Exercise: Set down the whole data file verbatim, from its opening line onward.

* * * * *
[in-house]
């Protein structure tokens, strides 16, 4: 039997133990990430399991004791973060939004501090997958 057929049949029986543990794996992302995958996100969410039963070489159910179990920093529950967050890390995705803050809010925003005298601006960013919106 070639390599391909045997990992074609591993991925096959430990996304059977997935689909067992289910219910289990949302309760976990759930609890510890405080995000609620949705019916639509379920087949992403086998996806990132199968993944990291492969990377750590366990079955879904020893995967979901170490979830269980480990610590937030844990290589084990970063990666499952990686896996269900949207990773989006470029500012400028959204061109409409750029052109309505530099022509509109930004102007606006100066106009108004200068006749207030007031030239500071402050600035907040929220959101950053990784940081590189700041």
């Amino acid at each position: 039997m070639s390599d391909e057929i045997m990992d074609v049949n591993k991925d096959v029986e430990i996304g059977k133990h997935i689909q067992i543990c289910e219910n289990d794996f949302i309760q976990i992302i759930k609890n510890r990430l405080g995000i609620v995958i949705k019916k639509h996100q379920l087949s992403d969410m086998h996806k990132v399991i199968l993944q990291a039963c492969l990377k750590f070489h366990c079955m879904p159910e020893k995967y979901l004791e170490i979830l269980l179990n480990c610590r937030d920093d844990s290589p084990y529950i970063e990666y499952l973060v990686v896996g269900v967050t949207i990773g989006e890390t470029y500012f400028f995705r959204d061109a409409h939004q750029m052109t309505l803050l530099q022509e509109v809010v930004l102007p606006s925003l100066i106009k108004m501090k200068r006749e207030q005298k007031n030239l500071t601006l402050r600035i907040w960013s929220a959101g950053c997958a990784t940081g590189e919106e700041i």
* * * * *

[in-house]
């Protein structure tokens, strides 16, 4: 039997133990990430399991004791973060939004501090997958 057929049949029986543990794996992302995958996100969410039963070489159910179990920093529950967050890390995705803050809010925003005298601006960013919106 070639390599391909045997990992074609591993991925096959430990996304059977997935689909067992289910219910289990949302309760976990759930609890510890405080995000609620949705019916639509379920087949992403086998996806990132199968993944990291492969990377750590366990079955879904020893995967979901170490979830269980480990610590937030844990290589084990970063990666499952990686896996269900949207990773989006470029500012400028959204061109409409750029052109309505530099022509509109930004102007606006100066106009108004200068006749207030007031030239500071402050600035907040929220959101950053990784940081590189700041």
């Amino acid at each position: 039997m070639s390599d391909e057929i045997m990992d074609v049949n591993k991925d096959v029986e430990i996304g059977k133990h997935i689909q067992i543990c289910e219910n289990d794996f949302i309760q976990i992302i759930k609890n510890r990430l405080g995000i609620v995958i949705k019916k639509h996100q379920l087949s992403d969410m086998h996806k990132v399991i199968l993944q990291a039963c492969l990377k750590f070489h366990c079955m879904p159910e020893k995967y979901l004791e170490i979830l269980l179990n480990c610590r937030d920093d844990s290589p084990y529950i970063e990666y499952l973060v990686v896996g269900v967050t949207i990773g989006e890390t470029y500012f400028f995705r959204d061109a409409h939004q750029m052109t309505l803050l530099q022509e509109v809010v930004l102007p606006s925003l100066i106009k108004m501090k200068r006749e207030q005298k007031n030239l500071t601006l402050r600035i907040w960013s929220a959101g950053c997958a990784t940081g590189e919106e700041i």